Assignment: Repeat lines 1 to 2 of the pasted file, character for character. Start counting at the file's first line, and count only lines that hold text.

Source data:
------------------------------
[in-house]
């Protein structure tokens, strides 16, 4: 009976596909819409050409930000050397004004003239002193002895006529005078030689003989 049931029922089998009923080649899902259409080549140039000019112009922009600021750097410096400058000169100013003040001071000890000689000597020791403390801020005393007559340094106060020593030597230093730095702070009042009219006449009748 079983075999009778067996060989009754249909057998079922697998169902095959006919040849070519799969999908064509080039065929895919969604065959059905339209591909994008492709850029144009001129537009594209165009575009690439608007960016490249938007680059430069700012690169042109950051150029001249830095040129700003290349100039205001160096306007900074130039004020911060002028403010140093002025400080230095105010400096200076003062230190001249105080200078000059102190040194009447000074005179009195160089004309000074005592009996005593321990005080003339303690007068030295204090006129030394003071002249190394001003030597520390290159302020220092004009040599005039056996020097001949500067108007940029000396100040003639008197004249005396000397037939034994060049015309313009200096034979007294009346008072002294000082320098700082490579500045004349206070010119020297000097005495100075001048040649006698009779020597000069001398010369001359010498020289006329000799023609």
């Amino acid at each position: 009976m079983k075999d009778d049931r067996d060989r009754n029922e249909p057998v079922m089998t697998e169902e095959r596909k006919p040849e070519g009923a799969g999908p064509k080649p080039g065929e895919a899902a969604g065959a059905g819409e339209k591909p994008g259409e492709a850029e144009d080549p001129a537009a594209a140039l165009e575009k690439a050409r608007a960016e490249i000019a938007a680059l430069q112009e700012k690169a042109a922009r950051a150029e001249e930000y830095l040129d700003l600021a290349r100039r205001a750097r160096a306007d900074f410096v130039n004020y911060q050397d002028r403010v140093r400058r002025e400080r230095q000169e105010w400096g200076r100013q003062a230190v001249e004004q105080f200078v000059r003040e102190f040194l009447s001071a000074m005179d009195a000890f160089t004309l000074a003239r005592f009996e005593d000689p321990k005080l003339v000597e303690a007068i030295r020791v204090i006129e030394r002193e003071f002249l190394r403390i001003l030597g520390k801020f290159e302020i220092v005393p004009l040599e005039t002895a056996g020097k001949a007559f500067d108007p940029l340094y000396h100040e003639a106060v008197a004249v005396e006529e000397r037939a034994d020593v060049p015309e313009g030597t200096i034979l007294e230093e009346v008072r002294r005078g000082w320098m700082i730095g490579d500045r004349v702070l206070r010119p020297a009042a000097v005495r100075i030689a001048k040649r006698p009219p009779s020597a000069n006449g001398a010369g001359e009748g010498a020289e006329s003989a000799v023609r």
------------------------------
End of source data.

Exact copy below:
[in-house]
């Protein structure tokens, strides 16, 4: 009976596909819409050409930000050397004004003239002193002895006529005078030689003989 049931029922089998009923080649899902259409080549140039000019112009922009600021750097410096400058000169100013003040001071000890000689000597020791403390801020005393007559340094106060020593030597230093730095702070009042009219006449009748 079983075999009778067996060989009754249909057998079922697998169902095959006919040849070519799969999908064509080039065929895919969604065959059905339209591909994008492709850029144009001129537009594209165009575009690439608007960016490249938007680059430069700012690169042109950051150029001249830095040129700003290349100039205001160096306007900074130039004020911060002028403010140093002025400080230095105010400096200076003062230190001249105080200078000059102190040194009447000074005179009195160089004309000074005592009996005593321990005080003339303690007068030295204090006129030394003071002249190394001003030597520390290159302020220092004009040599005039056996020097001949500067108007940029000396100040003639008197004249005396000397037939034994060049015309313009200096034979007294009346008072002294000082320098700082490579500045004349206070010119020297000097005495100075001048040649006698009779020597000069001398010369001359010498020289006329000799023609």